the Body of Christ (a series of staff reflections)

Many minds and hearts from different backgrounds coming together to effect change as one body. The following series is this body, the Good Works body, searching for the answer to “What does it mean to be the Body for the world, in the world and for the glory of God?” We all have different perspectives, different questions to be answered in this layered question. Our hope is that we may be able to start a dialog, not just within this body, but with you.

What does it mean to be the body of Christ, in the world, for the world, for the glory of God?


Sunday morning: Again I am faced with the question of church. Where should I go? I sigh, discomfort twisting amidst threads of thought. It has been more than two years since I moved to Athens. Why haven’t I found a church? Is there something wrong with me, or my attitude? I have tried. But, somehow I haven’t been able to connect. I am twenty-four and can’t seem to rattle myself into sitting through another church service.

Tuesday morning: I am with my friends and coworkers. “Good mornings” and coffee mugs crowd the dining room. The residents of the shelter have headed out for the day, and we meet where they ate breakfast. Someone closes the door against the incessant ringing of the phone, thank goodness. Staff members answer the phone all day—talking with many people—those seeking shelter or help with bills, eager donors, and each other as we maintain the daily operations of this organization. But now, it is time to quiet ourselves for prayer, song, scripture sharing…story-telling, collage-making, walking… hearing testimonies, honest fears and encouragement.  In my week of work, this is a sustaining hour.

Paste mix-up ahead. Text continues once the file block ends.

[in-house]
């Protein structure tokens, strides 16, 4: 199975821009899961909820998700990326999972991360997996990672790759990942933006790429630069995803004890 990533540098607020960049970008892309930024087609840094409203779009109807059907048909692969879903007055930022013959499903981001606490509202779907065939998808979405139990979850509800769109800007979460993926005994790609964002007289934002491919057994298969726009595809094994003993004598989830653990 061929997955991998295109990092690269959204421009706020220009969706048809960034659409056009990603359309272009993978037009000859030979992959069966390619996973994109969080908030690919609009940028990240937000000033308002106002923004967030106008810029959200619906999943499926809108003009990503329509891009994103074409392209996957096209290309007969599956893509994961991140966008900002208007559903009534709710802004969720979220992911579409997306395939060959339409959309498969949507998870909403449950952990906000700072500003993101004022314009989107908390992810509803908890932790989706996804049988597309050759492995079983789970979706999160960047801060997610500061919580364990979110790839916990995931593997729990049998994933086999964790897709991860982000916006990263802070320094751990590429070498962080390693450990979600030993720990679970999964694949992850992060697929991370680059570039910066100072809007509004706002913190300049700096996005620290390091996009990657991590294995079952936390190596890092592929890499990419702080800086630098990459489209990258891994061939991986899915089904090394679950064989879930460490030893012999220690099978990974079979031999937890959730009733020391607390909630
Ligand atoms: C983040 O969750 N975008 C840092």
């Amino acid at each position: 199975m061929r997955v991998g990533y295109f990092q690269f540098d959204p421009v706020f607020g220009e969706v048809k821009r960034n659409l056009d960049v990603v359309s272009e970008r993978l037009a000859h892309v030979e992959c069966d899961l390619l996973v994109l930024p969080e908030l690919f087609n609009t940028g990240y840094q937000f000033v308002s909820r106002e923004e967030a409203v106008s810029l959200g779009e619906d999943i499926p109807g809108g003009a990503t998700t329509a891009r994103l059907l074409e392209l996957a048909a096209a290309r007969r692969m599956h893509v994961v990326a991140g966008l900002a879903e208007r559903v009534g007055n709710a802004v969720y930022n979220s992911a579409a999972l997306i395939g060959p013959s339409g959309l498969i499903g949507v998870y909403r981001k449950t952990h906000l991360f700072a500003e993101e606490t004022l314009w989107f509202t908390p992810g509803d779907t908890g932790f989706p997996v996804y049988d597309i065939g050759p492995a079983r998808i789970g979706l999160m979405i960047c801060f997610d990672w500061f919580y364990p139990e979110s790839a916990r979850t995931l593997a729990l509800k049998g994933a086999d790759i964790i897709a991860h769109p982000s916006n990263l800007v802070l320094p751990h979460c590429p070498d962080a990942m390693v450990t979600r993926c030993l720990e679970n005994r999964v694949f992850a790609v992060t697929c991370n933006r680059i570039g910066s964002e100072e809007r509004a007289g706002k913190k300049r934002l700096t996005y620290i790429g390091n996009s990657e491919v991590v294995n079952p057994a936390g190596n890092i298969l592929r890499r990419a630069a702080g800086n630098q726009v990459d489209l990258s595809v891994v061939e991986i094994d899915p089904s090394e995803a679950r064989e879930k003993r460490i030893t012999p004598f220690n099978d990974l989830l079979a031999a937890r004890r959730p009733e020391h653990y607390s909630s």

My parents are Mennonite missionaries, yet I didn’t grow up going to church. When people ask me about my church background, I am usually tempted to say that I grew up in the “Isaan rice-farmers’ house church” denomination. My sisters and I spent dusty Sundays visiting newly formed groups of Thai believers. For me, this meant bumpy rides out to various villages, politely sitting on the floor for many hours and straining to interact in my limited language abilities. The meetings and the meals that followed were simple, and sometimes “poor.”  Yet, these villagers were experiencing the power of God in profound ways—dreams, physical healing, and restored relationships. I didn’t always understand or appreciate what was going on around me at the time, but looking back I glimpse something mysteriously real, and beautiful.

These days, I spend my Sunday mornings exploring the village of Chauncey. A run-down town in Southeast Ohio, it is far from Asia. I find myself surprisingly energized to be there: meeting people from the Chauncey Church of God, Chauncey Faith Chapel and Chauncey Christian Church. I am a curious visitor, and I feel as though these sincere churchgoers have a hard time understanding me.  I haven’t yet found words to explain my hopes and intentions to them, because my purpose feels somewhat “other.” Some day soon, I hope to live in this used-to-be coal mining community and take part in its culture. I hope for the movement of God in which I, along with others, can link arms with the local believers to continue to express Christ through our joined body.

These are a few of the angles from which I approach the question of what it means to be the Church. I do not intend to answer exhaustively, but rather to speak about several aspects that seem most significant to me.

— Dawn Tobin

(To read the rest of Dawn’s article about the Church, visit, click on “Who We Are” and go to Dawn’s bio page. The article is titled The Body of Christ.)


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